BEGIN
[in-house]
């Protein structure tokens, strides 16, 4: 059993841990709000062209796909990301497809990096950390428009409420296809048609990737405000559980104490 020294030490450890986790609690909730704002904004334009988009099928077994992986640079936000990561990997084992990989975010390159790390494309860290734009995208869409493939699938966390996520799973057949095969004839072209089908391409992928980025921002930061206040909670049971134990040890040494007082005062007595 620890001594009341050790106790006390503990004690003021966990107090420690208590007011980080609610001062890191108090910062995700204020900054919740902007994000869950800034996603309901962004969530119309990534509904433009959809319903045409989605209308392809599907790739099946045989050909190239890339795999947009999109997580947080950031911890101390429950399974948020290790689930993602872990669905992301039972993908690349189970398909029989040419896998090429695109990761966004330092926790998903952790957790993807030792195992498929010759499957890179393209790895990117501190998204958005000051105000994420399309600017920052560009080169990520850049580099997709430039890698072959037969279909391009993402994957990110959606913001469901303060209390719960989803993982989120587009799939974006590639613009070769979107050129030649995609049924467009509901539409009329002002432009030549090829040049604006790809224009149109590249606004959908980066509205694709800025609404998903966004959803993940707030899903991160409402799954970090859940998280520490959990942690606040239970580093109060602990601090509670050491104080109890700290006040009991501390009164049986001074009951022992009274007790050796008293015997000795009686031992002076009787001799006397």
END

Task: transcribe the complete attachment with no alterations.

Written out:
[in-house]
């Protein structure tokens, strides 16, 4: 059993841990709000062209796909990301497809990096950390428009409420296809048609990737405000559980104490 020294030490450890986790609690909730704002904004334009988009099928077994992986640079936000990561990997084992990989975010390159790390494309860290734009995208869409493939699938966390996520799973057949095969004839072209089908391409992928980025921002930061206040909670049971134990040890040494007082005062007595 620890001594009341050790106790006390503990004690003021966990107090420690208590007011980080609610001062890191108090910062995700204020900054919740902007994000869950800034996603309901962004969530119309990534509904433009959809319903045409989605209308392809599907790739099946045989050909190239890339795999947009999109997580947080950031911890101390429950399974948020290790689930993602872990669905992301039972993908690349189970398909029989040419896998090429695109990761966004330092926790998903952790957790993807030792195992498929010759499957890179393209790895990117501190998204958005000051105000994420399309600017920052560009080169990520850049580099997709430039890698072959037969279909391009993402994957990110959606913001469901303060209390719960989803993982989120587009799939974006590639613009070769979107050129030649995609049924467009509901539409009329002002432009030549090829040049604006790809224009149109590249606004959908980066509205694709800025609404998903966004959803993940707030899903991160409402799954970090859940998280520490959990942690606040239970580093109060602990601090509670050491104080109890700290006040009991501390009164049986001074009951022992009274007790050796008293015997000795009686031992002076009787001799006397």